“According to the Cosmetics Database,” which I wrote about on Monday,

“Sodium Polyacrylate is considered a moderate hazard ingredient, primarily due to contamination concerns. This ingredient can contain methacrylic acid, acrylic acid or 2-ethylhexyl acrylate, known toxins that can be formed during its synthetic processing. It is also classified as “expected to be toxic or harmful” because of potential organ system toxicity effects, according to the Environmental Canada Domestic Substance List.” ~”Sodium Polyacrylate,” Truth in Aging.

Skin contact with acrylic acid may produce burns.

Nice. Sound like the kind of thing that would be ideal on your baby’s bottom?

A New Parent: Why Cloth Diapers

This environmental engineer, TheBubbleLush, has been video blogging her pregnancy, including her decision to use cloth diapers once the baby is born this coming fall. She is clear about her opinions and her experience, and she welcomes educated discussion. In nearly 9 minutes, she covers a lot of ground.

I’ve been paying more attention to cloth diaper videos since the byNature.ca Why Cloth Diapers Video Challenge opened. There are so many videos of parents, business owners, and many others who share interesting information and funny stories about cloth diapers.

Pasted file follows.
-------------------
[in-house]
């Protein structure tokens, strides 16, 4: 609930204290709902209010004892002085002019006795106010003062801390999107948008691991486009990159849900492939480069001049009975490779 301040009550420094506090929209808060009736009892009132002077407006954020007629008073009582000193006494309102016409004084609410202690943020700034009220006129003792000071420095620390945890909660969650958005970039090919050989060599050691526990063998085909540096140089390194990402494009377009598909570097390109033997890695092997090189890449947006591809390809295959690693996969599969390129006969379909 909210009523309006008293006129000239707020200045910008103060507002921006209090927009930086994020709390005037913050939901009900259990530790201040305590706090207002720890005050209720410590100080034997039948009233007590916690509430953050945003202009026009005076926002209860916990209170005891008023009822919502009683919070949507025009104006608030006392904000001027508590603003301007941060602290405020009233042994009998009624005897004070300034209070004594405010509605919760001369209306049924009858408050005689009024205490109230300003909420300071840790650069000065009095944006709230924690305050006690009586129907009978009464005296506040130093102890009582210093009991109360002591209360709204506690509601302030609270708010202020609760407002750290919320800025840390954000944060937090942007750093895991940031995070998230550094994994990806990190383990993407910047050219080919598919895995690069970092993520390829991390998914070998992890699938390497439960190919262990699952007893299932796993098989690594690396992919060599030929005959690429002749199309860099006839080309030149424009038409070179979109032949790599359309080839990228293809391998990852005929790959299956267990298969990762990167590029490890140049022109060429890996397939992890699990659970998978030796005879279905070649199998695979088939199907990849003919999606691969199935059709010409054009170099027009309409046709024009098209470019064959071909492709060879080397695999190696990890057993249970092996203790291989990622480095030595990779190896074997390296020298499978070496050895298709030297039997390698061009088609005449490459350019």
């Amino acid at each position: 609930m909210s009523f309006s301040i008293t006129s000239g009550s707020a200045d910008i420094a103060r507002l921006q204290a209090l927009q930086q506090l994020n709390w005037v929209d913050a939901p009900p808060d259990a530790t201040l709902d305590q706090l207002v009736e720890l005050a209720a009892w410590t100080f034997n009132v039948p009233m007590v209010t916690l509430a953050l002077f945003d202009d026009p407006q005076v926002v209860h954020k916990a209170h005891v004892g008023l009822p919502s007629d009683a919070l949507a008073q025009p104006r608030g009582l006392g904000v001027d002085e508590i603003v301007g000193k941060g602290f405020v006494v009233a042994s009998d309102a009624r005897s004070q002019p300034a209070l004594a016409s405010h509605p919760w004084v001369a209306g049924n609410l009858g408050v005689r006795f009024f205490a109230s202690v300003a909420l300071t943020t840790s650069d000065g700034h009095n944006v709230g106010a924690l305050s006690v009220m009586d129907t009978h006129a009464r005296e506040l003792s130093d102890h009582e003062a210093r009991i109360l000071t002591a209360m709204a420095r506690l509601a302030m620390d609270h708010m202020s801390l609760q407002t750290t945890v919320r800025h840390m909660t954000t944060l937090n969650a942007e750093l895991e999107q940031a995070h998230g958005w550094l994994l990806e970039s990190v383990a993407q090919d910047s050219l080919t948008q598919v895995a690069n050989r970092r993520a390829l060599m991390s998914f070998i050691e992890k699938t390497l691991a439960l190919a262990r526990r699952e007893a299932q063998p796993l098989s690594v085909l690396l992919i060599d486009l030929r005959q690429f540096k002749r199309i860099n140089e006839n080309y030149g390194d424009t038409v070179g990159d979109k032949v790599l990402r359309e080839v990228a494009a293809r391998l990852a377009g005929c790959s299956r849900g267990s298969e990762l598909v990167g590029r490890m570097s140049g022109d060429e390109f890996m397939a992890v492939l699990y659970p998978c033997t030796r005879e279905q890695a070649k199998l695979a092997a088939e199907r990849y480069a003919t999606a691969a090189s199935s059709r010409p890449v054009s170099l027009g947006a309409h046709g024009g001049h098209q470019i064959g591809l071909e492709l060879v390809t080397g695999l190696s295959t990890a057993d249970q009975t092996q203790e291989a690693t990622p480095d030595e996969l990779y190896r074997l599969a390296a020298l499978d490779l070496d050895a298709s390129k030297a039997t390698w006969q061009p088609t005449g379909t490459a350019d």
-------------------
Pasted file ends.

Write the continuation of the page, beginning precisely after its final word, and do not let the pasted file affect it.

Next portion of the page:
What are your favorite cloth diapering videos?

Which videos do you think are most effective in helping parents choose cloth diapers?

Why Cloth Diapers Video Challenge

Why Cloth Diapers? That is the question for you!

byNature.ca has issued a challenge to cloth-diaper loving aspiring filmmakers: make a video telling the world why cloth diapers rock. Address at least one of the big cloth diaper themes.

  • Cloth Diapers as an Environmentally Friendly choice
  • Cloth Diapers as an Economical choice
  • Cloth Diapers as an Easy to Use choice
  • Cloth Diapers as a Fun and Fashionable choice

All entries will be added to the growing gallery of cloth diaper videos on WhyClothDiapers.com. The videos can be funny, animated, serious, music videos, brand specific. Stretch your imagination to make any video that grabs attention and puts it on cloth diapers.

Right now you can see a few example videos, including the video above: the mysterious Kissaluv in action as it gathers the toys in a playroom dance. Why the dance through the baby’s room? I’m not sure! It doesn’t matter. The videos don’t have to make a LOT of sense as long as they inspire people to use reusable cloth diapers.

Need a little incentive? How about a big one? The winner of the Why Cloth Diapers Video Challenge will win a $1000 gift certificate (Canadian funds) from byNature.ca that can be used at any of the four byNature.ca shops, PregnancybyNature.ca, BabybyNature.ca, KidsbyNature.ca or PlaybyNature.ca.

Start by watching the Why Cloth Diapers video contest intro from Tamara of byNature.ca, Eco Baby Step’s Nature Mom.

More videos to come. While you are planning your masterpiece, be sure to post links here to your favorite YouTube cloth diaper videos.